Here’s Why You Should Take Time to Unplug, Even If You Don’t Feel Stressed

Overwhelmed or not, taking time to slow down is key.

The Thrive Global Community welcomes voices from many spheres on our open platform. We publish pieces as written by outside contributors with a wide range of opinions, which don’t necessarily reflect our own. Community stories are not commissioned by our editorial team and must meet our guidelines prior to being published.
 Banar Fil Ardhi / EyeEm/ Getty Images
Banar Fil Ardhi / EyeEm/ Getty Images

Shut it down, at least for a little while

We’re told we are supposed to unplug. We’re repeatedly reminded of the consequences of going too hard, too fast, for too long. Yet, we continue to meet the demands, the emotional, financial, mental, and work-related demands that are thrown at us in an effort to keep our head above water. Meanwhile, we gloss over the rhythms necessary to keep a pace that we can actually sustain. A pace that we would actually enjoy.

We say yes to everything

We give a solid yes to the work assignments, party invitations, and early morning gym sessions. We say yes to the late night planning meetings, try to stay on top of all our responsibilities at home, and we think we are doing just fine until we find ourselves at 10:30 pm eating cold pizza at the foot of our bed with at least two more hours of work ahead of us before we can hit the hay. 

Add to that our obsession with that small device in our pocket. If we have even two minutes to ourselves we whip it out and scroll until we can’t scroll anymore. We read the news, scan our feed, and swipe right. Our insatiable curiosity to know what’s going on with everyone else is met with photos of birthday celebrations, exotic vacations, and everything else in between.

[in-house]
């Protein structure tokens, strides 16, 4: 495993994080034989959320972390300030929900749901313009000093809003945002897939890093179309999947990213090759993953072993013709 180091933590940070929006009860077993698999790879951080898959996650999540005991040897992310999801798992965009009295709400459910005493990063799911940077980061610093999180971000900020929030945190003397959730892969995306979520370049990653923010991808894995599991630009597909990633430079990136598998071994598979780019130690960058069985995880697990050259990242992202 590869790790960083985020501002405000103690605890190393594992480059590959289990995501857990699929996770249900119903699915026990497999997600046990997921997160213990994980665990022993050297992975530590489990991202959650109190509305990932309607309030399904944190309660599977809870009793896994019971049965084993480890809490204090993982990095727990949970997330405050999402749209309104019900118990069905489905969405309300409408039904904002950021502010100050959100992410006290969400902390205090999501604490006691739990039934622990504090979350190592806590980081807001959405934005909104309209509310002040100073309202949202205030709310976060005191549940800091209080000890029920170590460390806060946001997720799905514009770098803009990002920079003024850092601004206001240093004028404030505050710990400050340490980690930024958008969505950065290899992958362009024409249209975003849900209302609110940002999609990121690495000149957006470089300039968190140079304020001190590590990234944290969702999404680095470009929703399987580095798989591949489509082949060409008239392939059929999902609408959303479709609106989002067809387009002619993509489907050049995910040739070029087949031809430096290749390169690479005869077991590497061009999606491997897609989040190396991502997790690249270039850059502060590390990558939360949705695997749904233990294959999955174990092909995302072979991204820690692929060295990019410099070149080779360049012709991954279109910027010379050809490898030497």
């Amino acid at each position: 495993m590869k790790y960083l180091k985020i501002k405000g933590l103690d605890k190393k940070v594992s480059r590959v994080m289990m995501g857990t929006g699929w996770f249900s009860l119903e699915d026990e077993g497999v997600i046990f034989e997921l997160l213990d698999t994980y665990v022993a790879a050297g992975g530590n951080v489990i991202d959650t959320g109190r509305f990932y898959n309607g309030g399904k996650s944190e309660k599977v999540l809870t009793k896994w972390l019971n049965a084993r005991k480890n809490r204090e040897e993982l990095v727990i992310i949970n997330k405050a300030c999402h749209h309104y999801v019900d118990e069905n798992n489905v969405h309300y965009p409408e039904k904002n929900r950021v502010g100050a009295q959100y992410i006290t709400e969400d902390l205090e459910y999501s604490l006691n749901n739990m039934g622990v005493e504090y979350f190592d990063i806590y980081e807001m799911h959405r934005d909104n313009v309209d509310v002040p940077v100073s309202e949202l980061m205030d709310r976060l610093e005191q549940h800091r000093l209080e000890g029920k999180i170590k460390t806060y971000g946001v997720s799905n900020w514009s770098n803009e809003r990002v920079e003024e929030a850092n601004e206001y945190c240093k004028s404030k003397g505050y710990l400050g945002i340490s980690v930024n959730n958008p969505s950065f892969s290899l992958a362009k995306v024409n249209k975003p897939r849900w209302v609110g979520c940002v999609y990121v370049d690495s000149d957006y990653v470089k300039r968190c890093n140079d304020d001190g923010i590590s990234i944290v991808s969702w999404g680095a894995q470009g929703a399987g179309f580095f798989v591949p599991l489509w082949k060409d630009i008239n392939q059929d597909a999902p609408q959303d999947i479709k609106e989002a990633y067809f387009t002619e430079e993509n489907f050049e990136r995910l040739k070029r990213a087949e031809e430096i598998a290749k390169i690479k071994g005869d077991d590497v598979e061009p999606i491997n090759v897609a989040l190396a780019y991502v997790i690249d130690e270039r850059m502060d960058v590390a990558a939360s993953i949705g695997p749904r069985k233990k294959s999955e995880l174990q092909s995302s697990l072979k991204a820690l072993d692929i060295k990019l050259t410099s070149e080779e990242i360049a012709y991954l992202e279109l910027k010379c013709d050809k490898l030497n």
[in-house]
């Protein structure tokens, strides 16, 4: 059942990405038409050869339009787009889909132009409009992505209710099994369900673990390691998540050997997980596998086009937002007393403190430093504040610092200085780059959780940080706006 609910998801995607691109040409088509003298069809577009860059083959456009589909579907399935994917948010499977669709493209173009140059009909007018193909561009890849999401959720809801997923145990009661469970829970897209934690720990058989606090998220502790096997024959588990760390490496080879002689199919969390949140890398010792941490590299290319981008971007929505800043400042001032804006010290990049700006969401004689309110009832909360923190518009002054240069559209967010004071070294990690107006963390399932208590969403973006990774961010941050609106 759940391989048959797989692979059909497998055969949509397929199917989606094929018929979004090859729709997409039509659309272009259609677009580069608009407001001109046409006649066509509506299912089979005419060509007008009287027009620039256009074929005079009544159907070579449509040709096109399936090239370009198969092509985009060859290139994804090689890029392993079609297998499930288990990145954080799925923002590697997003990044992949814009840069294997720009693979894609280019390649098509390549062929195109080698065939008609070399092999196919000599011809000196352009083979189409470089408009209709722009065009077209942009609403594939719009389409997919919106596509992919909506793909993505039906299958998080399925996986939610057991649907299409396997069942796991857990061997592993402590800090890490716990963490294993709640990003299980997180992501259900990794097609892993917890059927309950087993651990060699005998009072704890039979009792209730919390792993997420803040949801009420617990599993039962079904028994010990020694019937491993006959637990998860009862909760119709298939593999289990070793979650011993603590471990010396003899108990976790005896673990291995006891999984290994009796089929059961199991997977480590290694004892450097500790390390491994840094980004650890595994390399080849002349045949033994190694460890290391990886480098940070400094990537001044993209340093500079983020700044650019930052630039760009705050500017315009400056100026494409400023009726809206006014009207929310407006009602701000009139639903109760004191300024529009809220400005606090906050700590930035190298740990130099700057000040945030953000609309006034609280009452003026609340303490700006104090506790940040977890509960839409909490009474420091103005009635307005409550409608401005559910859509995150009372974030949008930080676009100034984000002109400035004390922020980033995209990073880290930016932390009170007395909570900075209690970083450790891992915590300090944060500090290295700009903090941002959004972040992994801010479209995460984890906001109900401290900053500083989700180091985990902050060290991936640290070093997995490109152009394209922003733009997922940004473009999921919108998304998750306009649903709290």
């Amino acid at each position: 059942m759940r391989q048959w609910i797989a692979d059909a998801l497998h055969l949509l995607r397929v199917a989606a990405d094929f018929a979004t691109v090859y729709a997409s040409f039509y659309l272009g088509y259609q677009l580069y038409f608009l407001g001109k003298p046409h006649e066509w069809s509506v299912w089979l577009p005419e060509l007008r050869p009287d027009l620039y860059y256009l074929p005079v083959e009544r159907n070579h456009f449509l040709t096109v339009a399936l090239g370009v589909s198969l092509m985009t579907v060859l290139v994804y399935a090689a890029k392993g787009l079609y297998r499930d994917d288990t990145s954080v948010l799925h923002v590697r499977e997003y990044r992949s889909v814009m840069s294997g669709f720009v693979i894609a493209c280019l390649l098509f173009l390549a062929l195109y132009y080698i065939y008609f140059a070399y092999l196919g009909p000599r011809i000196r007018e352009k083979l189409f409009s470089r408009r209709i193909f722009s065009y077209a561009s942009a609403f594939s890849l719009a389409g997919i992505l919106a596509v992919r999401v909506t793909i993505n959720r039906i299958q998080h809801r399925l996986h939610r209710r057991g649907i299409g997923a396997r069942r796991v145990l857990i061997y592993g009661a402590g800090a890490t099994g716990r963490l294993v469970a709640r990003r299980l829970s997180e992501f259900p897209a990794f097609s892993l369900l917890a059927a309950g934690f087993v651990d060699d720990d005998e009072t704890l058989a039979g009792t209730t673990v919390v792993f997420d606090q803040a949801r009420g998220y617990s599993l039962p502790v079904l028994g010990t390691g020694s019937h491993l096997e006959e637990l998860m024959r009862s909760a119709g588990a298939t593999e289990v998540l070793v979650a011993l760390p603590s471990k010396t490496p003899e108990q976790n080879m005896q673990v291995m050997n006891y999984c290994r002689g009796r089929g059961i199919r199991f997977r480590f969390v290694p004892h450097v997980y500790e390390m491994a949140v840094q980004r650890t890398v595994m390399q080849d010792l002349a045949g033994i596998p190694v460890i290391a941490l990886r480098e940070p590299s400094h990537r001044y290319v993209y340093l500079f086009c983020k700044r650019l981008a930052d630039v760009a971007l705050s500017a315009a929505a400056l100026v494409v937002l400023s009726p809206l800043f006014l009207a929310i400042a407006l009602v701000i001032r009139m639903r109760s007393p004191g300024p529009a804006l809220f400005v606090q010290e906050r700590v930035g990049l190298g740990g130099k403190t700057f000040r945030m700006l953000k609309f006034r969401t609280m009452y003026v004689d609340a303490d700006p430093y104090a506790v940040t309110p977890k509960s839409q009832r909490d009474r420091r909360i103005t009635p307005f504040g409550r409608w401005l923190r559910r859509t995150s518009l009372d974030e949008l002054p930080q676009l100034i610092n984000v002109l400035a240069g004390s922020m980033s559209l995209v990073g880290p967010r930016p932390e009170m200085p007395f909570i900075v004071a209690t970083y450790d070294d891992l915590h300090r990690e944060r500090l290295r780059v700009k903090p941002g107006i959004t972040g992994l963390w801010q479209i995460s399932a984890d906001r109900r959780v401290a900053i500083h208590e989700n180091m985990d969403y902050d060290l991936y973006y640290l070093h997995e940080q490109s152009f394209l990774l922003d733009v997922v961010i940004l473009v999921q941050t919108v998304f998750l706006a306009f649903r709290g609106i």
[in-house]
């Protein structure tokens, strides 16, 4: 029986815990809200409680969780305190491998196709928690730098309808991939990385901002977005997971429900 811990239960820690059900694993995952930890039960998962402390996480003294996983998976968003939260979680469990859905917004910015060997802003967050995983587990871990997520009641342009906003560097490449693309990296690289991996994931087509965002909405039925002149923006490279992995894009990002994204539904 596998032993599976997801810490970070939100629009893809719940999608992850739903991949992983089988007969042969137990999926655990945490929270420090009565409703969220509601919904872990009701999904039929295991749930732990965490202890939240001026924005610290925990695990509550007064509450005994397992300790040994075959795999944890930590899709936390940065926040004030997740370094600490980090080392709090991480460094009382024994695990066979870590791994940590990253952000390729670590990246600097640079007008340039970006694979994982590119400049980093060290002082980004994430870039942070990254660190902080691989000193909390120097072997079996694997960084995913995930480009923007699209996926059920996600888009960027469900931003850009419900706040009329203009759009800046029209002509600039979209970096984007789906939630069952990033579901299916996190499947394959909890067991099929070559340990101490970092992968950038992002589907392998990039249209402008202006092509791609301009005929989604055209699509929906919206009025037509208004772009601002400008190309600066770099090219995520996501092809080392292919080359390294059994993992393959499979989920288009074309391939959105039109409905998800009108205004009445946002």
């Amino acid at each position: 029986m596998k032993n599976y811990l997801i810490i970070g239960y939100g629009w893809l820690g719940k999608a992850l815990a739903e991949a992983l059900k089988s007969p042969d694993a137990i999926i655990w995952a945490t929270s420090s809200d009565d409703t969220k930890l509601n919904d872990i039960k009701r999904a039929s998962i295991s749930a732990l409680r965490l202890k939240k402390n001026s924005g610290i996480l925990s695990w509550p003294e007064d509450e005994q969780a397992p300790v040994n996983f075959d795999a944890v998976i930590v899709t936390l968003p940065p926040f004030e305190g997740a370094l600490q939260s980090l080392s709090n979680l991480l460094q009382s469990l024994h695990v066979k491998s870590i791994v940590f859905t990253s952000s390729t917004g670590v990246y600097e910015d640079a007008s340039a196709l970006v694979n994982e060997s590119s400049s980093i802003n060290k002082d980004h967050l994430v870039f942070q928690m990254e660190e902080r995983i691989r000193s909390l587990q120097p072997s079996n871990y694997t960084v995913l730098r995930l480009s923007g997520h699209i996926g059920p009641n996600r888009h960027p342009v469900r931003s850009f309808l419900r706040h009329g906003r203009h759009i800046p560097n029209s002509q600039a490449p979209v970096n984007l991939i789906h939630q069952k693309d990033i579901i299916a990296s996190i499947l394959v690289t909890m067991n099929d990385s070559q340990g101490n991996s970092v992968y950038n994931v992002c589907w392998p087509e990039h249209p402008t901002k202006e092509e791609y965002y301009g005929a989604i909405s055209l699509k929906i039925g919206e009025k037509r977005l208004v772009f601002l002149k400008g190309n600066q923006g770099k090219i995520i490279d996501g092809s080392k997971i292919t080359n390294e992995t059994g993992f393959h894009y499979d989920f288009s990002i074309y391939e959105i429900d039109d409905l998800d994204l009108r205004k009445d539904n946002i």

Why rest?

For many of us, we can’t begin to imagine what it would look like to unplug. To truly rest and recharge. In fact, we may even subconsciously feel that it’s a sign of weakness if we need to rest. In reality, unplugging and recharging is necessary to thrive in life. Even worse, those who appear busier than us aren’t taking a break to unplug and recharge themselves, therefore we should not. Surely we don’t deserve it if they don’t need it, right? False. We need it. We need it so very bad. The overworked, overrun soul requires rest. The truest sign that you and I need to unplug and recharge is when even the good things in life no longer bring us joy. They feel like another chore. Just another task to check off our list. 

Although it seems counterintuitive, a rhythm of work and rest will enable us to manage our energy and emotional investment into all that life requires of us. Jo Robinson wrote on Entrepenuer.com that the secret to increased productivity is to take time off. “You get more done quicker when you step back and recharge the brain and body. Studies show that performance increases after breaks of all durations: from extended vacations down to microbreaks of 30 seconds.” Whether it’s an afternoon hour to yourself or a trip to Italy, a retreat from your normal demands will recharge you in ways you need in order to carry on. 

Making the time

Unplugging from it all is not indulgent or selfish. It can be hard to believe rest is acceptable when it wasn’t modeled for us or we report to someone who thinks it’s a waste of time. However, as we plan our days, weeks, and months ahead, it is an investment into ourselves to schedule time on the calendar to rest: turn off our phone, laptop, and T.V. To clear the calendar from anything that resembles work and do whatever it is that recharges us. Whether it is a walk through the park, dinner with friends, a weekend trip, or even a nap. Don’t skip it for fear that you’ll miss out. Your body, mind, and soul require rest. It isn’t sloth or laziness. It’s self-care. 

Follow us here and subscribe here for all the latest news on how you can keep Thriving.

Stay up to date or catch-up on all our podcasts with Arianna Huffington here.

Share your comments below. Please read our commenting guidelines before posting. If you have a concern about a comment, report it here.

You might also like...


Do you want to improve collaboration?

by Fateme Banishoeib

“Take the scenic route.”, with Cherylanne Skolnicki

by Ben Ari

Sign up for the Thrive Global newsletter

Will be used in accordance with our privacy policy.

Thrive Global
People look for retreats for themselves, in the country, by the coast, or in the hills . . . There is nowhere that a person can find a more peaceful and trouble-free retreat than in his own mind. . . . So constantly give yourself this retreat, and renew yourself.


We use cookies on our site to give you the best experience possible. By continuing to browse the site, you agree to this use. For more information on how we use cookies, see our Privacy Policy.